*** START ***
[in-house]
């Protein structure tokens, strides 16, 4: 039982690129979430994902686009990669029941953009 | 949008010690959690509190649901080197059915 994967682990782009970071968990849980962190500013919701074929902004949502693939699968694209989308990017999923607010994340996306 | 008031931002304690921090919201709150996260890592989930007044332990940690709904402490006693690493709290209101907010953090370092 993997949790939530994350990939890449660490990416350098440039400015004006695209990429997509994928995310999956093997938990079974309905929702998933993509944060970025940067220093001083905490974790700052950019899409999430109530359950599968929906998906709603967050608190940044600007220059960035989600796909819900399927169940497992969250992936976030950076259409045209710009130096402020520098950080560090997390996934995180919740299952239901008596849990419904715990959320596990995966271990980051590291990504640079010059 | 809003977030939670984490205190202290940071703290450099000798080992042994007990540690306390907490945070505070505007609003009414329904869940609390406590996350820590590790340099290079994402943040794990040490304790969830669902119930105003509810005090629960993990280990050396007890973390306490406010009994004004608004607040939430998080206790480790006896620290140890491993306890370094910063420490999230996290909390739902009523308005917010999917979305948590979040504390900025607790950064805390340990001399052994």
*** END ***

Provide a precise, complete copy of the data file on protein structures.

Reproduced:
[in-house]
């Protein structure tokens, strides 16, 4: 039982690129979430994902686009990669029941953009 | 949008010690959690509190649901080197059915 994967682990782009970071968990849980962190500013919701074929902004949502693939699968694209989308990017999923607010994340996306 | 008031931002304690921090919201709150996260890592989930007044332990940690709904402490006693690493709290209101907010953090370092 993997949790939530994350990939890449660490990416350098440039400015004006695209990429997509994928995310999956093997938990079974309905929702998933993509944060970025940067220093001083905490974790700052950019899409999430109530359950599968929906998906709603967050608190940044600007220059960035989600796909819900399927169940497992969250992936976030950076259409045209710009130096402020520098950080560090997390996934995180919740299952239901008596849990419904715990959320596990995966271990980051590291990504640079010059 | 809003977030939670984490205190202290940071703290450099000798080992042994007990540690306390907490945070505070505007609003009414329904869940609390406590996350820590590790340099290079994402943040794990040490304790969830669902119930105003509810005090629960993990280990050396007890973390306490406010009994004004608004607040939430998080206790480790006896620290140890491993306890370094910063420490999230996290909390739902009523308005917010999917979305948590979040504390900025607790950064805390340990001399052994």